Closing the Doors to Justice in Turkey

In a recent blog, my colleague, Bill Jones, noted the ways in which the Turkish government has targeted Kurdish lawyers as part of its general crackdown on political dissent in Turkey.  These arrests, he points out, are in violation of UN agreements and represent a violation of basic human rights.  But conditions seem likely to get worse before they get better.

A draft law is currently working its way through the Turkish Parliament that will further curb the capacity of lawyers to meet with their clients.  The law was developed primarily to limit communications between imprisoned PKK leader, Abdullah Öcalan, and his lawyers, forty-seven of whom were arrested this past November.  Apparently, claiming that the ferry to İmralı Island, where Öcalan is incarcerated, is “out of order” is no longer considered sufficient.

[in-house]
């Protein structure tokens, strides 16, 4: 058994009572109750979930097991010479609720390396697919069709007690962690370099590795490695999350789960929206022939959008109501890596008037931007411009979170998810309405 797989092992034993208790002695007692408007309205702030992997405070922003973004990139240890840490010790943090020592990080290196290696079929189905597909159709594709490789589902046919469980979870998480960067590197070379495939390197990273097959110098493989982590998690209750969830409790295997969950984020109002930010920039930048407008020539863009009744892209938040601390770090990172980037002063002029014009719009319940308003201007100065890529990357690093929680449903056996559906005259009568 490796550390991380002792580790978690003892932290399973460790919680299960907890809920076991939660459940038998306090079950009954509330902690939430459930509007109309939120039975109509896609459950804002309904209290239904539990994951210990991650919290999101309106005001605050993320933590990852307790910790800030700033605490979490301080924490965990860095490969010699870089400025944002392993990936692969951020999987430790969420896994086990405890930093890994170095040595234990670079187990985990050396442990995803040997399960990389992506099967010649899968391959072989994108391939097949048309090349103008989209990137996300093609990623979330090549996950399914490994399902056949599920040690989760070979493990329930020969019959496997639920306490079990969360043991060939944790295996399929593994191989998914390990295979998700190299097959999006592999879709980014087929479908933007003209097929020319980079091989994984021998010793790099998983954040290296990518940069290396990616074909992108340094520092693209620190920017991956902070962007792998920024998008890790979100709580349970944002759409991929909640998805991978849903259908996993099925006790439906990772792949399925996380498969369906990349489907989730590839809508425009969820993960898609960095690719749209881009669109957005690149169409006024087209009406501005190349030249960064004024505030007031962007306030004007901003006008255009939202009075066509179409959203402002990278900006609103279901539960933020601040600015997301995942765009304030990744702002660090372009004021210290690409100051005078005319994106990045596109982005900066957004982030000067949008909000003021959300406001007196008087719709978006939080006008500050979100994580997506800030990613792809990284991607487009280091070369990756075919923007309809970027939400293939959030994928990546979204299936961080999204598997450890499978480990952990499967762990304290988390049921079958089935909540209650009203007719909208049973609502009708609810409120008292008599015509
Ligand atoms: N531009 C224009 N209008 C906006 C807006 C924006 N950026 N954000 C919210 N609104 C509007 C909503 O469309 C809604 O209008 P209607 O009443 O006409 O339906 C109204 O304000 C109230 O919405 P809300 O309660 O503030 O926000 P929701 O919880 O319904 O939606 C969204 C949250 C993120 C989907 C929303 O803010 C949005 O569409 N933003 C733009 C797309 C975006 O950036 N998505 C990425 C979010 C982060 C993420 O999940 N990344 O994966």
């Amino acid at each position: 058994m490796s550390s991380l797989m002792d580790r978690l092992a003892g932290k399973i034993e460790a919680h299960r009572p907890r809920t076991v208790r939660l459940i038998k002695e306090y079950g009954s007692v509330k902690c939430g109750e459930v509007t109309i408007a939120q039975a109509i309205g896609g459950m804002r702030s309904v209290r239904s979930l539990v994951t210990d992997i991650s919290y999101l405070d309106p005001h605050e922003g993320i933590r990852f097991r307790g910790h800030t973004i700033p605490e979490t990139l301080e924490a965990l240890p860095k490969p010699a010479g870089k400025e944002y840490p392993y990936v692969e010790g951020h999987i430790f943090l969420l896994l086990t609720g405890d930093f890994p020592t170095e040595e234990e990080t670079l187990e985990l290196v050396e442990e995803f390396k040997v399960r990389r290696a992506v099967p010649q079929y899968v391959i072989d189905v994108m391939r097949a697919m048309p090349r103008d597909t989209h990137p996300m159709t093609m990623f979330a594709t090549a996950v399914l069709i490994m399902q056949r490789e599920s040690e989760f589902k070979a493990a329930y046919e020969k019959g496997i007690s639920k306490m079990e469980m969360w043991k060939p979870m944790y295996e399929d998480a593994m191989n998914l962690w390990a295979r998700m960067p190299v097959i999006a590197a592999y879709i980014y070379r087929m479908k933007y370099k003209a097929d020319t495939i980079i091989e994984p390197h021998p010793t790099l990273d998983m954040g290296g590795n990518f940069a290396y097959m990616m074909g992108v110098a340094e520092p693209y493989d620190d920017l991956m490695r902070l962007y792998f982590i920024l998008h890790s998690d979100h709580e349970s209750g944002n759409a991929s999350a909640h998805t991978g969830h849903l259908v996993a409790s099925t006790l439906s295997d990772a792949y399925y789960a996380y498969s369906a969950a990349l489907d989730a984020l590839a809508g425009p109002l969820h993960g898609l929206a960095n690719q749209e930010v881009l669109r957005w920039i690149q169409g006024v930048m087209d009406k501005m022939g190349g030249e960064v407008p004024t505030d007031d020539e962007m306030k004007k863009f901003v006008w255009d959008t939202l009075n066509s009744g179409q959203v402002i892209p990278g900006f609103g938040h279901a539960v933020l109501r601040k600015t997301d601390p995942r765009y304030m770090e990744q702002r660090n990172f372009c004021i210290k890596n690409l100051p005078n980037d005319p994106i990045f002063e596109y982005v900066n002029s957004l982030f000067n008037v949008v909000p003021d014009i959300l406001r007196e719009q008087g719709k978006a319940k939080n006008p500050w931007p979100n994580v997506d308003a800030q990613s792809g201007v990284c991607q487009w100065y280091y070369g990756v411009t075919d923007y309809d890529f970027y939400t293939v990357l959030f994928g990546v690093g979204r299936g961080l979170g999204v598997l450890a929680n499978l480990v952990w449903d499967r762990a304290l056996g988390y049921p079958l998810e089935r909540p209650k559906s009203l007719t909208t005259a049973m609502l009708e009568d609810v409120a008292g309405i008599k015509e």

The draft law, which has largely passed unnoticed by domestic and international observers, promises to be yet another tool by which Turkey will be able to limit the rights of prisoners.  It would effectively give the government the right to ban prisoners’ access to lawyers for up to six months.  Needless to say, all of this is likely to further violate international agreements regarding the treatment of prisoners.